Beneath the many concerns that occupy our lives, beneath the anxious cares and daily demands that lay claim to our identity, it can happen that we discern a deeper pull, one devoted to searching for something more essential, the mystery the Christian tradition calls “God”.
Should we follow the inner thread of this attraction, we might notice its source seems to come from beyond ourselves. In resting with it, we may sense our own desire swell, making us feel alive and connected to the mystery in a new way. Such an experience might lead us to wonder how God might be drawing us, inviting us to a more explicit following of our heart’s desire. This type of spiritual experience may lead to an attraction to explore a monastic, contemplative life.
Monasteries have always been places where men and women could let their deepest desires be nourished by a shared vision of mutual love and support. Monastic life has been an avenue of transformation, where all of the elements of life combine to give birth to a new self, made in the image of Christ. Such transformation is a life-long process characterized by faith,
discipline and perseverance, in union with one’s brothers and sisters. It calls out what is best in human nature, and leads us to deep peace and inner joy, to “life more abundant” (John 10).
New Skete embodies a unique monastic vision that integrates two separate communities of monks, and nuns into one monastic family. Since our community is Eastern Orthodox, we encourage seekers who are attracted to the spiritual depths of the Christian East, and who are interested in a fresh expression of monastic living that remains rooted in tradition.
Our communities welcome vocational inquiries from men and women who feel a gentle yet sustained pull towards contemplative living and who wonder whether they are called to monastic life.
Perhaps the single most important characteristic for an individual considering monastic life is the desire and willingness to seek God by embracing a life of ongoing change which requires a spirit of flexibility and openness.
In general, candidates for our life should be in good health, and should have finished whatever formal education they might desire before entering the monastery. Candidates should enjoy people and be willing to work closely with a tightly-knit community of brothers and sisters. Our life is radically communal; thus a person attracted to living alone will find our life a challenge.
The first step in exploring our life is to contact one of our vocation directors to arrange an initial visit. Individuals who are interested in our life need to develop a positive relationship with us through several visits. These visits are usually three days to a week in length (depending on individual circumstances). Visiting helps the seeker get to know the community and how we live. These visits provide the opportunity to speak with individual members and begin the process of discerning whether our way of life is a good fit.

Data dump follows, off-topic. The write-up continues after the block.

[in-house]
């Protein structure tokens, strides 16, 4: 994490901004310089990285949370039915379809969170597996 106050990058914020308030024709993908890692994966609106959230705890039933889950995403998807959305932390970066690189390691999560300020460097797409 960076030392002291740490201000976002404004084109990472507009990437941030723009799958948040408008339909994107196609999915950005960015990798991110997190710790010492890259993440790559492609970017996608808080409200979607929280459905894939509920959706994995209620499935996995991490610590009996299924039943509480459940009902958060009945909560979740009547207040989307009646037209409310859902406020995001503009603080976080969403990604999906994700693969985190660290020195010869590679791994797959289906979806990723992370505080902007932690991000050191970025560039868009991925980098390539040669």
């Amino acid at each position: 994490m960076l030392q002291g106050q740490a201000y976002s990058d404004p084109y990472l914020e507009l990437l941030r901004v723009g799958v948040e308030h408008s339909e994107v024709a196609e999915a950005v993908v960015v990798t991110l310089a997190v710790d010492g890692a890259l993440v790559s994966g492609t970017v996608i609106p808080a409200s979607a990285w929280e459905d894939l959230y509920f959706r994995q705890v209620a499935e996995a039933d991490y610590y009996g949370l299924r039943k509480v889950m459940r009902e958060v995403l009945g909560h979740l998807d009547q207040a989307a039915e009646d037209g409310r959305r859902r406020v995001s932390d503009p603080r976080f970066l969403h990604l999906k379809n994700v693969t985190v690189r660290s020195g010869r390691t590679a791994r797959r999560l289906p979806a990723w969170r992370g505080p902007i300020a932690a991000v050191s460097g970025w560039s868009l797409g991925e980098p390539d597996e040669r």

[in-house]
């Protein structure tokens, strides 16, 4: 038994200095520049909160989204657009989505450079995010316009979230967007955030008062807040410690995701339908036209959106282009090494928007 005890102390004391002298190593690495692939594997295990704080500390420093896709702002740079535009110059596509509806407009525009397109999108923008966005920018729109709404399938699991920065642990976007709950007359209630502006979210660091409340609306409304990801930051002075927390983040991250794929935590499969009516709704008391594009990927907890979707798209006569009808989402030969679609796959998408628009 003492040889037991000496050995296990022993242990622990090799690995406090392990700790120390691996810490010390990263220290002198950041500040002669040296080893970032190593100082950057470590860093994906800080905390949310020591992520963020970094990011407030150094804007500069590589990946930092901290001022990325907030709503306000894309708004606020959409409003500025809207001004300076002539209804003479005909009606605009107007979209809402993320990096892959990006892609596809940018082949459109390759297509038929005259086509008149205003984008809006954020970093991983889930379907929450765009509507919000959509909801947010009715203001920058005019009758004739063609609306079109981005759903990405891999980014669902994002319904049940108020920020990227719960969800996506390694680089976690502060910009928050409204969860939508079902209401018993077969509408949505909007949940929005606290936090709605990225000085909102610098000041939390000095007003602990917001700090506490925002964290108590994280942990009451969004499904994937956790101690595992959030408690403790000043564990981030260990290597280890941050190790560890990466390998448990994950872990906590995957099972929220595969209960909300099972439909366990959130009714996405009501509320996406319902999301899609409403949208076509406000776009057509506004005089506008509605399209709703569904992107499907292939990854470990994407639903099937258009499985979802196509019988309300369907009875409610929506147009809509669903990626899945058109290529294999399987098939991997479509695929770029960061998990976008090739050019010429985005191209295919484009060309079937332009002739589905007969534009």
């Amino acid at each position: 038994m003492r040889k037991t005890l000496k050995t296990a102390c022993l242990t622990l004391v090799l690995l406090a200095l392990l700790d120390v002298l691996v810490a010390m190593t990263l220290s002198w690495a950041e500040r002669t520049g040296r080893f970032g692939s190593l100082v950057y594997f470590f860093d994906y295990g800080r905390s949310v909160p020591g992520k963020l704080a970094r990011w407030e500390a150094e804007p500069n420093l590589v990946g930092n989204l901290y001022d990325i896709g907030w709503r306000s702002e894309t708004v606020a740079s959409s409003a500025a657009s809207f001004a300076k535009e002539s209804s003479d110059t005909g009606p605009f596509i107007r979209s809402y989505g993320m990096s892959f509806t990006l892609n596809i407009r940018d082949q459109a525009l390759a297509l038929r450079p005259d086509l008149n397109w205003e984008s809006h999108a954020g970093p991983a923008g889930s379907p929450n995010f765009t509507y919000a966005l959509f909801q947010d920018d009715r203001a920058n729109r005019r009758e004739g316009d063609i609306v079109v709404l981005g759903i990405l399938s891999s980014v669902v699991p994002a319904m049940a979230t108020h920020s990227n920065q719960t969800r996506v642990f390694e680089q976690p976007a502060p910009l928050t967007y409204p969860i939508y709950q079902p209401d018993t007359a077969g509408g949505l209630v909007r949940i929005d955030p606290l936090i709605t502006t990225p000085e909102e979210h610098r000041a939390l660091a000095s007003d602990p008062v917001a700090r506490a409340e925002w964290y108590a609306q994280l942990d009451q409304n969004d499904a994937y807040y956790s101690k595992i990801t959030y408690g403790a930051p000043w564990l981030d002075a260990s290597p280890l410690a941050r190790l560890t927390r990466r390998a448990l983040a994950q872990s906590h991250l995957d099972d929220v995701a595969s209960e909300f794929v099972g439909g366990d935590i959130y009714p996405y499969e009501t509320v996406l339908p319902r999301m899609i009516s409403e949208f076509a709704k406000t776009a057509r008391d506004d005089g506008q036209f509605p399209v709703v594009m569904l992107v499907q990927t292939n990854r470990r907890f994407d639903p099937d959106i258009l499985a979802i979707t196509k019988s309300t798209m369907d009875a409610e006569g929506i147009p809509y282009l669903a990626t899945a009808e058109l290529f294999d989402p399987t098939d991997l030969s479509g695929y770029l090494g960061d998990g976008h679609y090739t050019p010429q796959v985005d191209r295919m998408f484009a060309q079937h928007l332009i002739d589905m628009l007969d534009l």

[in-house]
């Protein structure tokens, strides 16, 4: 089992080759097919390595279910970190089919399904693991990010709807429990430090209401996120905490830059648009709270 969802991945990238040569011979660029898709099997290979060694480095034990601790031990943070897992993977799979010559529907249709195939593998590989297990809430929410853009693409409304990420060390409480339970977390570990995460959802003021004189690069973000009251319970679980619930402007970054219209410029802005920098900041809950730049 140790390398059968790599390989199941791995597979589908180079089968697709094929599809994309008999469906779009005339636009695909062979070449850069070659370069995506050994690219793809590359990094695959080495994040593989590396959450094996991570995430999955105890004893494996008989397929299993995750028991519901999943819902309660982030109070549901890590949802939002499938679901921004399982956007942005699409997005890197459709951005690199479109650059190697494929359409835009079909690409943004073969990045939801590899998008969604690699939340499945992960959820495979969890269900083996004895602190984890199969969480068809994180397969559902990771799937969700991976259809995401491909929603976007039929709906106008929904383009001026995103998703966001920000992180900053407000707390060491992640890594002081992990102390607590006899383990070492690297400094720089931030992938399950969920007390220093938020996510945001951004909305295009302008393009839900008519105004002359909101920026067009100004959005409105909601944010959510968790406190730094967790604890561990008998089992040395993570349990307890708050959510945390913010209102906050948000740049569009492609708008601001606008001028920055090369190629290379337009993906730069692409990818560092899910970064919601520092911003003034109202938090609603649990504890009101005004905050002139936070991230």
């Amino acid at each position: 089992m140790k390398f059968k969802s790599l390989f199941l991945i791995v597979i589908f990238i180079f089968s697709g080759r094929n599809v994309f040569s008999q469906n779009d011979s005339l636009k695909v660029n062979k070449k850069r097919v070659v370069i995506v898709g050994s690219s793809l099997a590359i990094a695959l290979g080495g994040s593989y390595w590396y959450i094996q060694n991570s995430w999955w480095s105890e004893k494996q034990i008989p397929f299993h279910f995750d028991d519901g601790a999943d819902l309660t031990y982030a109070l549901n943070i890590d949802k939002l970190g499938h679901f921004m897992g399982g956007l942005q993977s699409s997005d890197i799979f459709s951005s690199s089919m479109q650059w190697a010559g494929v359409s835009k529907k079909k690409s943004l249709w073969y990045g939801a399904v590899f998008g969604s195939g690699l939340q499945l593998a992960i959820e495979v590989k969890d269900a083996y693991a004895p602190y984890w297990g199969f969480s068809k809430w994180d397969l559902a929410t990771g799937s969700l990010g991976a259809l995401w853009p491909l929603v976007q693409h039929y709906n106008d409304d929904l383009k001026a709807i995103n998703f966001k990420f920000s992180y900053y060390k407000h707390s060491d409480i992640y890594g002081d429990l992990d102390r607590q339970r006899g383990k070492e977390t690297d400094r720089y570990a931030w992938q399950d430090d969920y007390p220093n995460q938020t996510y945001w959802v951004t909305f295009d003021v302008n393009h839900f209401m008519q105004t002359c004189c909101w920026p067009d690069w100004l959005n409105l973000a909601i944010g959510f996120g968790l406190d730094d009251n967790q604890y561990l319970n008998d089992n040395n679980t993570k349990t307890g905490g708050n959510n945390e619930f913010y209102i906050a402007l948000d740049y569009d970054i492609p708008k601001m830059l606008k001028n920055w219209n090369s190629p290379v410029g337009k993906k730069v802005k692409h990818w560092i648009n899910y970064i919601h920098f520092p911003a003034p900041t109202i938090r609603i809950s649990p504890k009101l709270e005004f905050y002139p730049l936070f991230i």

The next step is to attend one of our Come and See monastic experience retreats at New Skete. This is a unique opportunity for individuals interested in the monastic life to spend time with us living according to the rhythms of our
contemplative life. Seekers have ample opportunity for solitude and prayer, joining us in the choir for services, spending a certain period of time each day in common work, sharing meals with us, and having several spiritual conferences throughout the time on the monastic vocation. These retreats are usually held in October and May. No fee is expected.
If you are interested, please contact
Br. Stavros at 518-677-3928 x204
or Sr. Patricia at 518-677-3810 x102.
When an individual enters our community as a novice, an ongoing process of growth and formation begins that will continue throughout life. The point of this process is to become more closely formed according to the image and example of Jesus Christ who is ultimately the true teacher.
In the novitiate period especially we believe that it is crucial to provide the novice with a serious period of formation, in which he or she is exposed to the richness of monastic tradition. Novices attend classes in monastic spirituality, Church history, liturgy, and Scripture. Candidates follow a syllabus of important readings. These lay the foundation in mature personal development for acquiring a solid monastic identity.
The process of formation continues after the monastic makes profession. In addition to daily personal study and reflection, the community invites guest speakers to address important topics. Provision is made for each monastic to seek spiritual direction on a regular basis.